Serial Advanced Technology Attachment (SATA) disk drives have worked their way through a range of performance and reliability problems to become a major feature in data storage systems. Aside from their rapid data transfer rate, they make it possible for companies to increase their storage capacity (into the terabyte range) without too much damage to their IT budgets. But according to Jerome Wendt, SATA disk drives haven’t ironed out all the kinks in their system just yet. In an article for Computer World, he says that SATA disk drives have a known deficiency that makes it necessary for companies to be careful when deploying the drives into a range of systems.

The problem is not that serious for small systems, but once a system goes beyond the 10TB mark it risks pieces of data becoming unreadable. Systems with over 100TB are certain to encounter this problem. The crux of the matter lies in a pesky bit error rate that occurs roughly once every 100 trillion bits. According to Wendt, not even RAID technology, which normally protects all storage systems against data loss, can detect unreadable bits on a SATA drive.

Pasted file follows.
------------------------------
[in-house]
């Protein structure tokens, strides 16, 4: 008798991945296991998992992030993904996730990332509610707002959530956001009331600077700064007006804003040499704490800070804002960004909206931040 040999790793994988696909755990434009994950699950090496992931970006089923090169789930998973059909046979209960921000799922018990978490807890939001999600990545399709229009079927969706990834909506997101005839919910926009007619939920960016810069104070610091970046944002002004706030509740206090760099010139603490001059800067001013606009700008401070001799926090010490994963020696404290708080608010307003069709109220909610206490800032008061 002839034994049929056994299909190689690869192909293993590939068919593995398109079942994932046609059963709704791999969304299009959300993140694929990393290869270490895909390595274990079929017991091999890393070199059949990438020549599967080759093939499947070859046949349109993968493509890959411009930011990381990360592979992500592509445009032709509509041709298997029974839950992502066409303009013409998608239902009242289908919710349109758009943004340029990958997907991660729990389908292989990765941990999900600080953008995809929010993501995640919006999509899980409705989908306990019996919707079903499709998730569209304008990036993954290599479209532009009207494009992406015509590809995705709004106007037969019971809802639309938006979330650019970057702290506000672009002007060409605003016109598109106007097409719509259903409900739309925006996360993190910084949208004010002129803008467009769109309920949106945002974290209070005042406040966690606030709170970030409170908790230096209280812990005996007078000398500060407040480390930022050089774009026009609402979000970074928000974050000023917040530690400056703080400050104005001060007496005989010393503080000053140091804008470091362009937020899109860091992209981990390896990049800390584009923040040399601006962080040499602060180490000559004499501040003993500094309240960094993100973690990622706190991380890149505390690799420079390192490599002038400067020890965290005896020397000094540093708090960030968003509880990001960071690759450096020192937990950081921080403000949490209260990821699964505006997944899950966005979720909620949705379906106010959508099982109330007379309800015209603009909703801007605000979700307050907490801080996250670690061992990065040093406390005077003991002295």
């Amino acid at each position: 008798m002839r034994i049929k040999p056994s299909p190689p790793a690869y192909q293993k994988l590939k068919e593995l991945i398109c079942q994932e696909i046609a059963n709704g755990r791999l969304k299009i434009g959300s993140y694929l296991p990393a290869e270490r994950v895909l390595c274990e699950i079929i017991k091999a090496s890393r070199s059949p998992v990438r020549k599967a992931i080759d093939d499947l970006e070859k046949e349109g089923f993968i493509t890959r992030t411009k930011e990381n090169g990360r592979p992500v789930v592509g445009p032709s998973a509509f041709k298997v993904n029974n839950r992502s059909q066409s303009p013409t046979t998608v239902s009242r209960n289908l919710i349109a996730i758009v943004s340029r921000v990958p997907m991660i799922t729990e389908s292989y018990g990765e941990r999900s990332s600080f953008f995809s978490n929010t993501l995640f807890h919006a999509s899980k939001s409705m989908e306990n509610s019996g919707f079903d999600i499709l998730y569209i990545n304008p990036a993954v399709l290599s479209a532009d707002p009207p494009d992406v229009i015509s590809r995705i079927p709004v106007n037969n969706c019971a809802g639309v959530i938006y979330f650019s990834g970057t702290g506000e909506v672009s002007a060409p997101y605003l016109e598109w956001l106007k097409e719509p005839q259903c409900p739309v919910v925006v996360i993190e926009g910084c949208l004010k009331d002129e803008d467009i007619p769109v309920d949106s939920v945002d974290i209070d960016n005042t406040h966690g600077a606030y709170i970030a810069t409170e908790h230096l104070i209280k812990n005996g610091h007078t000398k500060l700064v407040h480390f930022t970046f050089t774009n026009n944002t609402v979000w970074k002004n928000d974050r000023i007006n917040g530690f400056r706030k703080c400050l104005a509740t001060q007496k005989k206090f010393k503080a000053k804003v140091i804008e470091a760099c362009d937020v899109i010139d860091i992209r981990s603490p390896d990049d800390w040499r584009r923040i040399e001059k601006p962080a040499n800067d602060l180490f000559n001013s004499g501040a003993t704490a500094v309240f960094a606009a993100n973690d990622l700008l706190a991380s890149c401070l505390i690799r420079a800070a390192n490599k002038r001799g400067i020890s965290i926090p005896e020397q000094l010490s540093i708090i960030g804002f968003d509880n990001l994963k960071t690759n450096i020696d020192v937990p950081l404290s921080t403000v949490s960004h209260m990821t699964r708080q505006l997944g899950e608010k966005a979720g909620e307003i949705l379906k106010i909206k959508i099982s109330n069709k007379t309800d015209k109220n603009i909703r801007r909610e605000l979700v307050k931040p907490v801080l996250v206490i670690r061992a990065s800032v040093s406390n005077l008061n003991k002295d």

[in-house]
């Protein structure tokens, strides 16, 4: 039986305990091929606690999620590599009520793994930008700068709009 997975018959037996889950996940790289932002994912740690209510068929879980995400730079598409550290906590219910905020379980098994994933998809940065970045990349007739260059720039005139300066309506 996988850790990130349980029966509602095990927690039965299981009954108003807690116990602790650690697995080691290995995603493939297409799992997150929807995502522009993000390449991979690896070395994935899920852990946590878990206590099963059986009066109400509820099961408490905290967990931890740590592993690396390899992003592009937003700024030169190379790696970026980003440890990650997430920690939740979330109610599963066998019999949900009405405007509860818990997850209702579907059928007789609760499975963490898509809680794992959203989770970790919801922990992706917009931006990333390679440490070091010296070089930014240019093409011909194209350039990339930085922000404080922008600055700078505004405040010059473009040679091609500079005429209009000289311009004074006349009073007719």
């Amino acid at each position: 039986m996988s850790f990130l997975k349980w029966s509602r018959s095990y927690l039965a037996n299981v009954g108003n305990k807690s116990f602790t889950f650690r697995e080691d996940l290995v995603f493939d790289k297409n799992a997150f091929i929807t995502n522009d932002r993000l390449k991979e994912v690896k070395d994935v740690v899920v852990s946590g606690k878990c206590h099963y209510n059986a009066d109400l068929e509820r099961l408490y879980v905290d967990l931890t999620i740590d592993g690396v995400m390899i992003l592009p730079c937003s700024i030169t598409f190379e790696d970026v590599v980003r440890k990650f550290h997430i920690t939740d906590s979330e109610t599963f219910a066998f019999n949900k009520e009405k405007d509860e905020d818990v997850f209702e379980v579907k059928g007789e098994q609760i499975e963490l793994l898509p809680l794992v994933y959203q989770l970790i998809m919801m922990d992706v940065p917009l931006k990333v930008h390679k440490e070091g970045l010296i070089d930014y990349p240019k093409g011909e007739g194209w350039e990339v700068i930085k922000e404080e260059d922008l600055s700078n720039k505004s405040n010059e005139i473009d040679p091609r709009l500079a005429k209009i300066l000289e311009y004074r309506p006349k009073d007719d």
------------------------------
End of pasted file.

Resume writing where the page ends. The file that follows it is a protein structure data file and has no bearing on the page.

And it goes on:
Wendt says that the problem is not really all that serious, provided companies don’t de-duplicate their data to increase their storage capacity. Even super-organised companies generate vast amounts of duplicate data as files and reports are sent around, recreated, edited, amended, saved and resaved in different locations. De-duplication gets rid of unnecessary duplicates, opens space and helps improve the organisation and management of data. The problem with the bit error rate in SATA drives, however, means that if the system can’t read a particular bit of information, and there are no duplicates to fall back on, companies risk a snowball effect. One unreadable bit of data can cause many other files to also become unreadable; the key to unlocking or reconstructing the data lies in that one vital bit that the SATA drive missed.

So while high-capacity SATA disk drives and storage systems have overcome numerous hurdles since their inception, and while they are valuable in solving the archiving and backup problems that many companies face, they are still not as infallible as users and vendors would like them to be.

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